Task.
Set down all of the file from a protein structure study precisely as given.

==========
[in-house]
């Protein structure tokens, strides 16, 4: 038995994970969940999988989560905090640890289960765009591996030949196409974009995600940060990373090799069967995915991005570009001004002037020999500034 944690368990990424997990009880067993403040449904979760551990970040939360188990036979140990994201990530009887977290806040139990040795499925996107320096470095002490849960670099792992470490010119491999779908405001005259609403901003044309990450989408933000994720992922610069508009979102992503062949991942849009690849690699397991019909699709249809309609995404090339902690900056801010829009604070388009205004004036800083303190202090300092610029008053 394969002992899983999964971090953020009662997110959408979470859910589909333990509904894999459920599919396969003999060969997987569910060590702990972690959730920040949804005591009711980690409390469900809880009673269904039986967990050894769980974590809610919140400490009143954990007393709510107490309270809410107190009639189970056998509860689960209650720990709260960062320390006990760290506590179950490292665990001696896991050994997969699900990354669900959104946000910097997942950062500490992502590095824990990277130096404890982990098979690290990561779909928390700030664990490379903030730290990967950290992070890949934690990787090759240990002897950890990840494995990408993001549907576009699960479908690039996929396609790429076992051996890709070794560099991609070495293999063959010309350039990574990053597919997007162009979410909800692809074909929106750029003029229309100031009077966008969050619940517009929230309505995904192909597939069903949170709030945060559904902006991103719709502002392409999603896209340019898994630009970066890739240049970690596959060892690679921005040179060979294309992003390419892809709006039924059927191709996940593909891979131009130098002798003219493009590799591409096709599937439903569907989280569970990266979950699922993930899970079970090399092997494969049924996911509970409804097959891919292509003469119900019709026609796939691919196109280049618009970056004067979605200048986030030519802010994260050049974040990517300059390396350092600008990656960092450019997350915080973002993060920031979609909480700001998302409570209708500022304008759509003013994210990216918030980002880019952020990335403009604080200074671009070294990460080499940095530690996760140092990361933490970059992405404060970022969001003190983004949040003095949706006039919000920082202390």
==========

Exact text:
[in-house]
């Protein structure tokens, strides 16, 4: 038995994970969940999988989560905090640890289960765009591996030949196409974009995600940060990373090799069967995915991005570009001004002037020999500034 944690368990990424997990009880067993403040449904979760551990970040939360188990036979140990994201990530009887977290806040139990040795499925996107320096470095002490849960670099792992470490010119491999779908405001005259609403901003044309990450989408933000994720992922610069508009979102992503062949991942849009690849690699397991019909699709249809309609995404090339902690900056801010829009604070388009205004004036800083303190202090300092610029008053 394969002992899983999964971090953020009662997110959408979470859910589909333990509904894999459920599919396969003999060969997987569910060590702990972690959730920040949804005591009711980690409390469900809880009673269904039986967990050894769980974590809610919140400490009143954990007393709510107490309270809410107190009639189970056998509860689960209650720990709260960062320390006990760290506590179950490292665990001696896991050994997969699900990354669900959104946000910097997942950062500490992502590095824990990277130096404890982990098979690290990561779909928390700030664990490379903030730290990967950290992070890949934690990787090759240990002897950890990840494995990408993001549907576009699960479908690039996929396609790429076992051996890709070794560099991609070495293999063959010309350039990574990053597919997007162009979410909800692809074909929106750029003029229309100031009077966008969050619940517009929230309505995904192909597939069903949170709030945060559904902006991103719709502002392409999603896209340019898994630009970066890739240049970690596959060892690679921005040179060979294309992003390419892809709006039924059927191709996940593909891979131009130098002798003219493009590799591409096709599937439903569907989280569970990266979950699922993930899970079970090399092997494969049924996911509970409804097959891919292509003469119900019709026609796939691919196109280049618009970056004067979605200048986030030519802010994260050049974040990517300059390396350092600008990656960092450019997350915080973002993060920031979609909480700001998302409570209708500022304008759509003013994210990216918030980002880019952020990335403009604080200074671009070294990460080499940095530690996760140092990361933490970059992405404060970022969001003190983004949040003095949706006039919000920082202390």